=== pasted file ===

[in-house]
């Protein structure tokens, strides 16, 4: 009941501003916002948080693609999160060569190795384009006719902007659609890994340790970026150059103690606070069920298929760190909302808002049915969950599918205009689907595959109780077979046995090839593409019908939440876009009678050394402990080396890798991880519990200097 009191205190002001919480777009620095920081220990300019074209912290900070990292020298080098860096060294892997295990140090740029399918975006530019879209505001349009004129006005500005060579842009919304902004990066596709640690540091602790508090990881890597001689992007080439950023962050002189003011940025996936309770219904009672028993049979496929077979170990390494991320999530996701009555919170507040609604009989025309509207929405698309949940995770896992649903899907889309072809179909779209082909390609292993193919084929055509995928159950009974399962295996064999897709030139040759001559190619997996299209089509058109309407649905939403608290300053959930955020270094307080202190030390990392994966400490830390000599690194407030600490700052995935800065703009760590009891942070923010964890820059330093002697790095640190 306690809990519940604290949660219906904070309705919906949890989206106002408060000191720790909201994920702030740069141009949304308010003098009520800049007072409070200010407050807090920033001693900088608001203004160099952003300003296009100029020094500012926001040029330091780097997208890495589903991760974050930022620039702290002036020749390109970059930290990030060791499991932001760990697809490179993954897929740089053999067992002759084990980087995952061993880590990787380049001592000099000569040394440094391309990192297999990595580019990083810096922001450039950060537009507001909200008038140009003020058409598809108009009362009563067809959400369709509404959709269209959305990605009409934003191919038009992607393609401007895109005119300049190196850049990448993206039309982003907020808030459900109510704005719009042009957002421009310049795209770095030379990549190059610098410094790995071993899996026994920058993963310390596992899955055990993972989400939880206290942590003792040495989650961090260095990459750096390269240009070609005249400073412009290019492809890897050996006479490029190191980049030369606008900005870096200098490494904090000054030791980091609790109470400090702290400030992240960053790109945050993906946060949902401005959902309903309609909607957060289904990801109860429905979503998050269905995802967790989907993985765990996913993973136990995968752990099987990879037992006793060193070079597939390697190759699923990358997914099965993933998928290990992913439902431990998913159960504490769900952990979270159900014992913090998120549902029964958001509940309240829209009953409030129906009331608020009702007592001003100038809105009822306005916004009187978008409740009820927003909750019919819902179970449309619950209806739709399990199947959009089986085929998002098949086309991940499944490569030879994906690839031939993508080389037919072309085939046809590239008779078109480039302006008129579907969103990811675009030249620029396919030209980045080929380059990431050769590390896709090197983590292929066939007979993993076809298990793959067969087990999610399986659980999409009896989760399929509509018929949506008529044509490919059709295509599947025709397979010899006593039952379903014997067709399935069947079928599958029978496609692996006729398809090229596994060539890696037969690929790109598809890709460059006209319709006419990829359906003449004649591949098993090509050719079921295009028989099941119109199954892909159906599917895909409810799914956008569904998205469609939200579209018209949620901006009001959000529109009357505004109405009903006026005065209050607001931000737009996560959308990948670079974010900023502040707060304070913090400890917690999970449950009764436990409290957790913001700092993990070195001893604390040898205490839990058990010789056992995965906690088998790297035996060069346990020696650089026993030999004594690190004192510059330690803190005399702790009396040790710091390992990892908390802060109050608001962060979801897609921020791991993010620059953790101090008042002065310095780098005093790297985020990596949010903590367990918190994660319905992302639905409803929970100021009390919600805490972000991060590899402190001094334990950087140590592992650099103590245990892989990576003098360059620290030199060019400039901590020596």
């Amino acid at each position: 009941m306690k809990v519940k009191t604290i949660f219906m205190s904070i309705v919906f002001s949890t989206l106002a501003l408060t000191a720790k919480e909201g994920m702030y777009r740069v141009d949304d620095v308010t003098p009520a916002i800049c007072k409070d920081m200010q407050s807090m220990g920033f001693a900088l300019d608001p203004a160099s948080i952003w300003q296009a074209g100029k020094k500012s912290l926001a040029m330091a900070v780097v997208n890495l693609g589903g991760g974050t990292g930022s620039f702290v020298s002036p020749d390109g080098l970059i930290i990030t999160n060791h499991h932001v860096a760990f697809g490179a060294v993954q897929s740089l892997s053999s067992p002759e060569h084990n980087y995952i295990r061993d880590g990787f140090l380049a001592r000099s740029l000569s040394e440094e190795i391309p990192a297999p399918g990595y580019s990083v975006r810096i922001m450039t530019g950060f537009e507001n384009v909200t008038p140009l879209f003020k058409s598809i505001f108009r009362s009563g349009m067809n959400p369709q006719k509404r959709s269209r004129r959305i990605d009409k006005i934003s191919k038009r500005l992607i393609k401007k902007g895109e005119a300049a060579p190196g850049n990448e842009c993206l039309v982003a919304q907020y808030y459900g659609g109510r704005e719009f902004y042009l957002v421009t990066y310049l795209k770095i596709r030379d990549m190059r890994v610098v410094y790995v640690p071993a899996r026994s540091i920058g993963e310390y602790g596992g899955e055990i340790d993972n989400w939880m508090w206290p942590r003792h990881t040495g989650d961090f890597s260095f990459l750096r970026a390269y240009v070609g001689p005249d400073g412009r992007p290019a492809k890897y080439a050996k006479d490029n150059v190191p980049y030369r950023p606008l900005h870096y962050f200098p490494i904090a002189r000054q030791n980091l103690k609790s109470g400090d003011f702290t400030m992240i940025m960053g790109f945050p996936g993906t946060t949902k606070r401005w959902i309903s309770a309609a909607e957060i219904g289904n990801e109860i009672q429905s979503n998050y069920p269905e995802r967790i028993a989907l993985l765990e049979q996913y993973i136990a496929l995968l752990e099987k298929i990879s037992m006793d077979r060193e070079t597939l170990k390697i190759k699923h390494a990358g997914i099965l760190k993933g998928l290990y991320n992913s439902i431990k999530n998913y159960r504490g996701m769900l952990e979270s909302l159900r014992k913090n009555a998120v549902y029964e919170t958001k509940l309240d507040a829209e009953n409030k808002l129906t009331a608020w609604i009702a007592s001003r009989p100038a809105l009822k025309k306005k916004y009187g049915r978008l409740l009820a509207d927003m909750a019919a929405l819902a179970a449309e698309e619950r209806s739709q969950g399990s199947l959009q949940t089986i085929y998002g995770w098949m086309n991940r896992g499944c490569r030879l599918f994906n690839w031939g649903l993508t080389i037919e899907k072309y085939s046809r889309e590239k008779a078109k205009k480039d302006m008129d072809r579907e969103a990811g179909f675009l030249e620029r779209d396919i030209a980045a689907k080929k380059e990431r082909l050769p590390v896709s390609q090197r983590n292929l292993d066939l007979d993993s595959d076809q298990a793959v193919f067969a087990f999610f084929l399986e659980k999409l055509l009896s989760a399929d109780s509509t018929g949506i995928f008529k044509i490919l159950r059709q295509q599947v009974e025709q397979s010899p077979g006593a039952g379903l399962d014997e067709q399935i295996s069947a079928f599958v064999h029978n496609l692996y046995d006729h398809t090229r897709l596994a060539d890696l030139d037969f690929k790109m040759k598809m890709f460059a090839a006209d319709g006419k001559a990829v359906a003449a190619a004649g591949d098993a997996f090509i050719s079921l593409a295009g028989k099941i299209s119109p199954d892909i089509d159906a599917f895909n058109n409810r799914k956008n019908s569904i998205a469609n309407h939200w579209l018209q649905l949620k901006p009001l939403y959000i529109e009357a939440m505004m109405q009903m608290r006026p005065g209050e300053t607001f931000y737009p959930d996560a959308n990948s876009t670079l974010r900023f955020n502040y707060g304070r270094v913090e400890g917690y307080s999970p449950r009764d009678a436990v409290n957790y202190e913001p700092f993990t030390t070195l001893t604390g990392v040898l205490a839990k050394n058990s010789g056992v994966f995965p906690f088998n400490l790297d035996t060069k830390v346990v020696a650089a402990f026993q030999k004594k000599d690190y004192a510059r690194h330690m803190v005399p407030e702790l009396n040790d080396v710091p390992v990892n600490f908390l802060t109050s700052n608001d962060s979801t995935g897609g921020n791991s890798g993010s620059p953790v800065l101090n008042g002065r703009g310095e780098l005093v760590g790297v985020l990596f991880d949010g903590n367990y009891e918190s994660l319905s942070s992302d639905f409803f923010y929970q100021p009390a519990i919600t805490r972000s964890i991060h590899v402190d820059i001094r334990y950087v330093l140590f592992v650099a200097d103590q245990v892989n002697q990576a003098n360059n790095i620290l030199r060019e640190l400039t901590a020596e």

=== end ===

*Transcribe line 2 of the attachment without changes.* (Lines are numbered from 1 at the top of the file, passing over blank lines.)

């Protein structure tokens, strides 16, 4: 009941501003916002948080693609999160060569190795384009006719902007659609890994340790970026150059103690606070069920298929760190909302808002049915969950599918205009689907595959109780077979046995090839593409019908939440876009009678050394402990080396890798991880519990200097 009191205190002001919480777009620095920081220990300019074209912290900070990292020298080098860096060294892997295990140090740029399918975006530019879209505001349009004129006005500005060579842009919304902004990066596709640690540091602790508090990881890597001689992007080439950023962050002189003011940025996936309770219904009672028993049979496929077979170990390494991320999530996701009555919170507040609604009989025309509207929405698309949940995770896992649903899907889309072809179909779209082909390609292993193919084929055509995928159950009974399962295996064999897709030139040759001559190619997996299209089509058109309407649905939403608290300053959930955020270094307080202190030390990392994966400490830390000599690194407030600490700052995935800065703009760590009891942070923010964890820059330093002697790095640190 306690809990519940604290949660219906904070309705919906949890989206106002408060000191720790909201994920702030740069141009949304308010003098009520800049007072409070200010407050807090920033001693900088608001203004160099952003300003296009100029020094500012926001040029330091780097997208890495589903991760974050930022620039702290002036020749390109970059930290990030060791499991932001760990697809490179993954897929740089053999067992002759084990980087995952061993880590990787380049001592000099000569040394440094391309990192297999990595580019990083810096922001450039950060537009507001909200008038140009003020058409598809108009009362009563067809959400369709509404959709269209959305990605009409934003191919038009992607393609401007895109005119300049190196850049990448993206039309982003907020808030459900109510704005719009042009957002421009310049795209770095030379990549190059610098410094790995071993899996026994920058993963310390596992899955055990993972989400939880206290942590003792040495989650961090260095990459750096390269240009070609005249400073412009290019492809890897050996006479490029190191980049030369606008900005870096200098490494904090000054030791980091609790109470400090702290400030992240960053790109945050993906946060949902401005959902309903309609909607957060289904990801109860429905979503998050269905995802967790989907993985765990996913993973136990995968752990099987990879037992006793060193070079597939390697190759699923990358997914099965993933998928290990992913439902431990998913159960504490769900952990979270159900014992913090998120549902029964958001509940309240829209009953409030129906009331608020009702007592001003100038809105009822306005916004009187978008409740009820927003909750019919819902179970449309619950209806739709399990199947959009089986085929998002098949086309991940499944490569030879994906690839031939993508080389037919072309085939046809590239008779078109480039302006008129579907969103990811675009030249620029396919030209980045080929380059990431050769590390896709090197983590292929066939007979993993076809298990793959067969087990999610399986659980999409009896989760399929509509018929949506008529044509490919059709295509599947025709397979010899006593039952379903014997067709399935069947079928599958029978496609692996006729398809090229596994060539890696037969690929790109598809890709460059006209319709006419990829359906003449004649591949098993090509050719079921295009028989099941119109199954892909159906599917895909409810799914956008569904998205469609939200579209018209949620901006009001959000529109009357505004109405009903006026005065209050607001931000737009996560959308990948670079974010900023502040707060304070913090400890917690999970449950009764436990409290957790913001700092993990070195001893604390040898205490839990058990010789056992995965906690088998790297035996060069346990020696650089026993030999004594690190004192510059330690803190005399702790009396040790710091390992990892908390802060109050608001962060979801897609921020791991993010620059953790101090008042002065310095780098005093790297985020990596949010903590367990918190994660319905992302639905409803929970100021009390919600805490972000991060590899402190001094334990950087140590592992650099103590245990892989990576003098360059620290030199060019400039901590020596």